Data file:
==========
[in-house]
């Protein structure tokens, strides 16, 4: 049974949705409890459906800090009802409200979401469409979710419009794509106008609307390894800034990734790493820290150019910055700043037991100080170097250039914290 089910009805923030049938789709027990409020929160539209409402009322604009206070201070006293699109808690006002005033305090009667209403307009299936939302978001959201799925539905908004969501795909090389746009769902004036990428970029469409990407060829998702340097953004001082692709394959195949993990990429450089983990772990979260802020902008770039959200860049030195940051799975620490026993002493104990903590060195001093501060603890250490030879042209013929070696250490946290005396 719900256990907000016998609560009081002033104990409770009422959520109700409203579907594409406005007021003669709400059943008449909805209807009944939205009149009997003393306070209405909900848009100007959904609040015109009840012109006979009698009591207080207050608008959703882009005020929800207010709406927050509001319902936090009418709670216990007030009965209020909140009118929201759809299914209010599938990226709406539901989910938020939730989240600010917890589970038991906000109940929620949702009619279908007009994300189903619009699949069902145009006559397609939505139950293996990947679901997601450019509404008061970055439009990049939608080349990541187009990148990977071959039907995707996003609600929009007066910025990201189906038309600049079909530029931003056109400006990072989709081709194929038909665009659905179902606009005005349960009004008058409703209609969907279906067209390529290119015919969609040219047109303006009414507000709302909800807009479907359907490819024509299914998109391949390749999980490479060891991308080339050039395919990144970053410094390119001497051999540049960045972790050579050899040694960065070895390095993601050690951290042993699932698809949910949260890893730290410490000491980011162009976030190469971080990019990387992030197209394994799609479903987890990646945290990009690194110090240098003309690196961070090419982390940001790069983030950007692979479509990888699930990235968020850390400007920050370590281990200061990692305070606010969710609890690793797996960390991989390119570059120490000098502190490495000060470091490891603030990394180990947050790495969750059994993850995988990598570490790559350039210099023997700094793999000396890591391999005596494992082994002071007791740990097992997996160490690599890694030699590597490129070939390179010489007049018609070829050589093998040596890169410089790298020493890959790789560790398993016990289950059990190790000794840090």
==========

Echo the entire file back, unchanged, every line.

[in-house]
């Protein structure tokens, strides 16, 4: 049974949705409890459906800090009802409200979401469409979710419009794509106008609307390894800034990734790493820290150019910055700043037991100080170097250039914290 089910009805923030049938789709027990409020929160539209409402009322604009206070201070006293699109808690006002005033305090009667209403307009299936939302978001959201799925539905908004969501795909090389746009769902004036990428970029469409990407060829998702340097953004001082692709394959195949993990990429450089983990772990979260802020902008770039959200860049030195940051799975620490026993002493104990903590060195001093501060603890250490030879042209013929070696250490946290005396 719900256990907000016998609560009081002033104990409770009422959520109700409203579907594409406005007021003669709400059943008449909805209807009944939205009149009997003393306070209405909900848009100007959904609040015109009840012109006979009698009591207080207050608008959703882009005020929800207010709406927050509001319902936090009418709670216990007030009965209020909140009118929201759809299914209010599938990226709406539901989910938020939730989240600010917890589970038991906000109940929620949702009619279908007009994300189903619009699949069902145009006559397609939505139950293996990947679901997601450019509404008061970055439009990049939608080349990541187009990148990977071959039907995707996003609600929009007066910025990201189906038309600049079909530029931003056109400006990072989709081709194929038909665009659905179902606009005005349960009004008058409703209609969907279906067209390529290119015919969609040219047109303006009414507000709302909800807009479907359907490819024509299914998109391949390749999980490479060891991308080339050039395919990144970053410094390119001497051999540049960045972790050579050899040694960065070895390095993601050690951290042993699932698809949910949260890893730290410490000491980011162009976030190469971080990019990387992030197209394994799609479903987890990646945290990009690194110090240098003309690196961070090419982390940001790069983030950007692979479509990888699930990235968020850390400007920050370590281990200061990692305070606010969710609890690793797996960390991989390119570059120490000098502190490495000060470091490891603030990394180990947050790495969750059994993850995988990598570490790559350039210099023997700094793999000396890591391999005596494992082994002071007791740990097992997996160490690599890694030699590597490129070939390179010489007049018609070829050589093998040596890169410089790298020493890959790789560790398993016990289950059990190790000794840090």